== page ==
NRIs! Don't become Homeless if GURDWARA's & MANDARs are there
Los Angeles, Feb 24, 2009
Karen/ Gary Singh
Sometimes NRIs lose a job because of cutbacks. Working hard doesn't
always guarantee financial security. Some folks believe that the
reason people become homeless is because they are lazy.
Usually there is a combination of factors in someone's life which
contribute to their homelessness. Some common issues that contribute
to persons becoming homeless include: lack of education, lack of
affordable housing, lack of employable job skills, addictions, and
mental illness. It’s important to remember, however, that
these issues, by themselves, usually don’t cause homelessness.
In NRI Navtej Singh Sidhu's case, he came from India to hard work.
He became homeless when he lost his job as a builder's labourer
four months ago. Why he need to sleep on a bench
in Nettuno, south of Rome when we have Gurdwaras in Rome.
It is shame to read in a Italian news papers that Sikh was homeless.
Sikhs cannot be homeless because they always help each other on
these issues. To serve our community and and prayer, we constructed
Gurdwaras in major cities of the world. I remembered that 70-80s,
in Gurdwars, needy Hindus and Sikhs always land there when they
come from other countries. If Mr. Sidhu is smart, he should go to
Gurdwara and talked to management to live longer.
In India we treat Italian Edvige Antonia Albina Maino
now known as Sonia Gandhi as royalty. But in Italy the racist Italians
are setting fire on immigrants and a recent victim is an Indian
Navtej Singh Sidhu. Three Italian youngsters beat up 35 year old
Navtej Singh Sidhu and poured gasoline on him and then set him on
fire in Nettuno, Italy on 1 February 2009.
Navtej Sidhu kicked, punched and set on fire.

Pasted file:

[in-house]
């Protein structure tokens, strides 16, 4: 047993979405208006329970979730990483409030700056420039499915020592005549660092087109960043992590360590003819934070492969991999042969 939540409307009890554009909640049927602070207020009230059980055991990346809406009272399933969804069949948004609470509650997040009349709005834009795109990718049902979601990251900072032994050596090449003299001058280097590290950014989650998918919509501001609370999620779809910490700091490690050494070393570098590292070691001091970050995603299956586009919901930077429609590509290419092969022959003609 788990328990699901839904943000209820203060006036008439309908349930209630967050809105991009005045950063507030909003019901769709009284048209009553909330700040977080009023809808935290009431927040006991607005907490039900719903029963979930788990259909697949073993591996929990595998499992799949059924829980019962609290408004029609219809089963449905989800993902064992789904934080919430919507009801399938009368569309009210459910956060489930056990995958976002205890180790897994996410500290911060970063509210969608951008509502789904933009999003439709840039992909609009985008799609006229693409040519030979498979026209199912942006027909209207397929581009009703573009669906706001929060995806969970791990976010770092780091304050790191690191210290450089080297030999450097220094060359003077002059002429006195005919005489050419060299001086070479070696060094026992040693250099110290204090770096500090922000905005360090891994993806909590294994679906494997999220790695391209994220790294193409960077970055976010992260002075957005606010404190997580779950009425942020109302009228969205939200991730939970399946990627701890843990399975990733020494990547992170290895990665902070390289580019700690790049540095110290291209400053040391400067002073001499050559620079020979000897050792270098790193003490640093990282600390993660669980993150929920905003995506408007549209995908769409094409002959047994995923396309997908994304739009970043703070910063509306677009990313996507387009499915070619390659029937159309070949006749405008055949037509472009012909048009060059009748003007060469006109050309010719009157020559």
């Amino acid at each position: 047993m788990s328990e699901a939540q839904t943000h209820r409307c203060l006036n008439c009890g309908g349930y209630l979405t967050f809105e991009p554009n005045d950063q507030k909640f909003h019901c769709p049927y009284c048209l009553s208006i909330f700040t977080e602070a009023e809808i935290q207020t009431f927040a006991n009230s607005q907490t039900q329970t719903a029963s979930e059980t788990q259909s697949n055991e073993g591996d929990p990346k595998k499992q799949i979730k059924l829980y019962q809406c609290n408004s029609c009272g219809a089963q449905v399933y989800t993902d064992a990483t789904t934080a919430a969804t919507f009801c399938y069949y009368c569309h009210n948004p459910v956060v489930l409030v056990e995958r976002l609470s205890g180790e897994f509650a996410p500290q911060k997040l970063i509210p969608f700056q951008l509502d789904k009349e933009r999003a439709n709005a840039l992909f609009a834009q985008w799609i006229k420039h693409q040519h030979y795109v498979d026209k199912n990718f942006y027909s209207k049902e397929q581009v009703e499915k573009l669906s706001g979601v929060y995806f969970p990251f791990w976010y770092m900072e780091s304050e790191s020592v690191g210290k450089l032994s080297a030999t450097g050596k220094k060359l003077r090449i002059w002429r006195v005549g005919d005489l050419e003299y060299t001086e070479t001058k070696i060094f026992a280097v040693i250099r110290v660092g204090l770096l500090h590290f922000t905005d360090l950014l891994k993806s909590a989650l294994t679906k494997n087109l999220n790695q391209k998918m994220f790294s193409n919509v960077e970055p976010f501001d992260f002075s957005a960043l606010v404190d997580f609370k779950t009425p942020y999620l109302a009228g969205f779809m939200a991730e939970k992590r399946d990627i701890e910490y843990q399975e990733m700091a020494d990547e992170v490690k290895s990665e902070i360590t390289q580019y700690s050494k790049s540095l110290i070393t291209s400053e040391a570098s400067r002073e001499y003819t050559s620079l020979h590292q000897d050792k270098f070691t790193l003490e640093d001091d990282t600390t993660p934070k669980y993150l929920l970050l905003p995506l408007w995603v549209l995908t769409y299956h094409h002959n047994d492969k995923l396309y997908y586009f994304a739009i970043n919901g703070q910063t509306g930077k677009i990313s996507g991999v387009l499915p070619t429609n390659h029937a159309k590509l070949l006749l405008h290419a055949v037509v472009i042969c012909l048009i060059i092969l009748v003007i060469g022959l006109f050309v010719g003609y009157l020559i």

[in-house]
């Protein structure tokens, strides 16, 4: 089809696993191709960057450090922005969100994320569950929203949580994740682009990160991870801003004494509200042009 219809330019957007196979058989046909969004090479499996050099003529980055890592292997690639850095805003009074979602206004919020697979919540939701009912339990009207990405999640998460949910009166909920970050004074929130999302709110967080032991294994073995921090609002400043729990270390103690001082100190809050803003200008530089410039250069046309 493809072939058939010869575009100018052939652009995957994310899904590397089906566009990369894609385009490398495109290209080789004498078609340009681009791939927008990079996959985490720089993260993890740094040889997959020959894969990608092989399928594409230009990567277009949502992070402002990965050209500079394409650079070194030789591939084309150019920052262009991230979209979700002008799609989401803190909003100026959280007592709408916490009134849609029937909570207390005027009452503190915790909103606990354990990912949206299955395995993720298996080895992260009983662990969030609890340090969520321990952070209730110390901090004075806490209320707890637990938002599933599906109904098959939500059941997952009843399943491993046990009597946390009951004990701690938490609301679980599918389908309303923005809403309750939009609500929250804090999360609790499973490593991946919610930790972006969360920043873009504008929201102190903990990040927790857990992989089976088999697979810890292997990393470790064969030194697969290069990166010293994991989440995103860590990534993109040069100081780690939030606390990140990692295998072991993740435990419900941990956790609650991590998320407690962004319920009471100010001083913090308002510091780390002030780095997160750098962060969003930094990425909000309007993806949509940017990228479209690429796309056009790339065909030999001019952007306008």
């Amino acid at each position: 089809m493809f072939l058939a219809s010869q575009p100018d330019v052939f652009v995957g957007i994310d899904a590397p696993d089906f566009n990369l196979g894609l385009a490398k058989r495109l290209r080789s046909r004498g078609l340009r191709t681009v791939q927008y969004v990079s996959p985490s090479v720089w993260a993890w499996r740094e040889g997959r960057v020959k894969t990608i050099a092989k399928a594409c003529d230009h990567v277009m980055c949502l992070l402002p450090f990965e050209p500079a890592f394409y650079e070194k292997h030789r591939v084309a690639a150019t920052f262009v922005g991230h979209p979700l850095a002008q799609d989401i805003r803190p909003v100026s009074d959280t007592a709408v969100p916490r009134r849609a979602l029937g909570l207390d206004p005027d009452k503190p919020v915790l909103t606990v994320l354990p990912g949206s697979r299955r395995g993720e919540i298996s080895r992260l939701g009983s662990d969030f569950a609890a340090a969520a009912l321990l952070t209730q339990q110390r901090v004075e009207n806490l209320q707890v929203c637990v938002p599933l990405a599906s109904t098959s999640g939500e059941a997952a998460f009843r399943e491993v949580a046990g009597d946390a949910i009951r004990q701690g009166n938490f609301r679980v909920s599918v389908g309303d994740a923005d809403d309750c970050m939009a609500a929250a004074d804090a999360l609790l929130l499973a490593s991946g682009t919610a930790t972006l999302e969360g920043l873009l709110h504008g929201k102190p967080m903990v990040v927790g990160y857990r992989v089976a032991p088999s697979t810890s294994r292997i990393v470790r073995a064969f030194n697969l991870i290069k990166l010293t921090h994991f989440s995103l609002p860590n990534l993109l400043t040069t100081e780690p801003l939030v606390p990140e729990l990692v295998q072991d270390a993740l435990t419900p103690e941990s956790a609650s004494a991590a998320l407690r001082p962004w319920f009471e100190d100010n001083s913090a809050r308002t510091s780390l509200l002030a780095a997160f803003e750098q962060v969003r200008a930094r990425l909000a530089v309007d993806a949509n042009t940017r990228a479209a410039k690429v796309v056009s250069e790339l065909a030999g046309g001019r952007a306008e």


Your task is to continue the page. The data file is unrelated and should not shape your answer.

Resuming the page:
Sikhs to pray for Indian attack victim
Rome, 5 Feb. (AKI) - The Province of Rome's Sikhs will be holding
prayers on Sunday for a homeless Indian man who was brutally attacked
last weekend and set on fire in the Lazio coastal town of Nettuno,
two community leaders told Adnkronos International (AKI).
"We are dismayed and angry.We are certain it was a racist
attack and we will be praying for him on Sunday," the president
of Rome's Via Aurelia Sikh temple, Balbir Singh told AKI.
Homeless Sikh illegal immigrant Navtej Singh Sidhu is currently
in Rome's St. Eugenio hospital with a fractured skull and 40 percent
burns to his body.
He was hit over the head with a bottle, kicked, punched and set
alight by assailants around 4 am last Sunday as he slept on a bench
at Nettuno's train station. Three local youths have been arrested
and charged with attempted murder over the attack.
"What happened in Nettuno was strange and could be a sign
of worse times ahead," said Singh, who owns a blacksmith's
"When I came here, there was more respect. We are a hardworking
and respectful people that wants peace," said Singh.
Like Sidhu, Singh is originally from India's northwest state of
Punjab. He has lived in Italy for 20 years and said the climate
has worsened for immigrants here in recent years since Italy became
a destination for mass immigration.
There are around 10,000 Sikhs in Rome and 15-20,000 in the Province
of Rome out of a total 25-30,000 Indians. Most are employed as labourers,
mainly in agriculture.
Singh Agit, who leads the Sikh temple in the Nettuno suburb of
Padiglione, agreed the attack against Sidhu was worrying. "It
is the first time such an awful thing has happened to one of our
lads," he told AKI.
Singh and Ajit said they are grateful to Rome's mayor, Gianni Alemanno
who earlier this week on television announced that he will give
Sidhu a permanent job and accommodation when he gets out of the
He is due to undergo his first skin graft on his legs on Friday.
Doctors say he will require several operations and will be in the
hospital for several months.
He became homeless when he lost his job as a builder's labourer
four months ago after his residency permit expired.
Currently, residency permits are issued which are valid for only
four to five months. It can take seven to eight months to get these
renewed, meaning the new one has already expired by the time the
immigrant receives it.
Singh and Ajit both urged Italy to streamline the costly and cumbersome
bureaucracy which can make life doubly hard for immigrants.
Ajit went further, arguing that immigrants must have the same entitlements
as Italian workers. "Italians must help immigrants," he
"That means making affordable accommodation available and
giving them the same pay and benefits as Italians who do the same
job," Ajit said.
Immigrants working as agricultural labourers in the area around
Nettuno typically earn around two or three euros an hour, and to
make ends meet work up to 12 hours a day, he said.
Some employers pay late, and sometimes don't pay their labourers
at all, said Ajit, who has lived in Italy since 1991.
Also from Punjab, he is currently unemployed and has worked in
agriculture, in a florist's and a supermarket.